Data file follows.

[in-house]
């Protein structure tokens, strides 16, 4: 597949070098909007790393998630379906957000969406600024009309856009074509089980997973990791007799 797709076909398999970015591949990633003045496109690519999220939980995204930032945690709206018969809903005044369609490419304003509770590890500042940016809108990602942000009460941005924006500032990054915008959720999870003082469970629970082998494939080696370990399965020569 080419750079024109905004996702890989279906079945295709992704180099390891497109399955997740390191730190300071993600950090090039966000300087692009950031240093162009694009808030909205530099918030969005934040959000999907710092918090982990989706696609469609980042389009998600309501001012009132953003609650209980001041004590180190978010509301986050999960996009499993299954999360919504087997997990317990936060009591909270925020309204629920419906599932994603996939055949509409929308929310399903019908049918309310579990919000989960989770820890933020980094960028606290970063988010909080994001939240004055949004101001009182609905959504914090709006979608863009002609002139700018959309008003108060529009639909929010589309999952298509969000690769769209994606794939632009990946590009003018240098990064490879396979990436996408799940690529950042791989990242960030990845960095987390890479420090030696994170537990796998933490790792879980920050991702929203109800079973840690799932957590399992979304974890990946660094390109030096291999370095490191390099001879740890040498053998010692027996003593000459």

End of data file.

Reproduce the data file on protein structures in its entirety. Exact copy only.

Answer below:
[in-house]
């Protein structure tokens, strides 16, 4: 597949070098909007790393998630379906957000969406600024009309856009074509089980997973990791007799 797709076909398999970015591949990633003045496109690519999220939980995204930032945690709206018969809903005044369609490419304003509770590890500042940016809108990602942000009460941005924006500032990054915008959720999870003082469970629970082998494939080696370990399965020569 080419750079024109905004996702890989279906079945295709992704180099390891497109399955997740390191730190300071993600950090090039966000300087692009950031240093162009694009808030909205530099918030969005934040959000999907710092918090982990989706696609469609980042389009998600309501001012009132953003609650209980001041004590180190978010509301986050999960996009499993299954999360919504087997997990317990936060009591909270925020309204629920419906599932994603996939055949509409929308929310399903019908049918309310579990919000989960989770820890933020980094960028606290970063988010909080994001939240004055949004101001009182609905959504914090709006979608863009002609002139700018959309008003108060529009639909929010589309999952298509969000690769769209994606794939632009990946590009003018240098990064490879396979990436996408799940690529950042791989990242960030990845960095987390890479420090030696994170537990796998933490790792879980920050991702929203109800079973840690799932957590399992979304974890990946660094390109030096291999370095490191390099001879740890040498053998010692027996003593000459």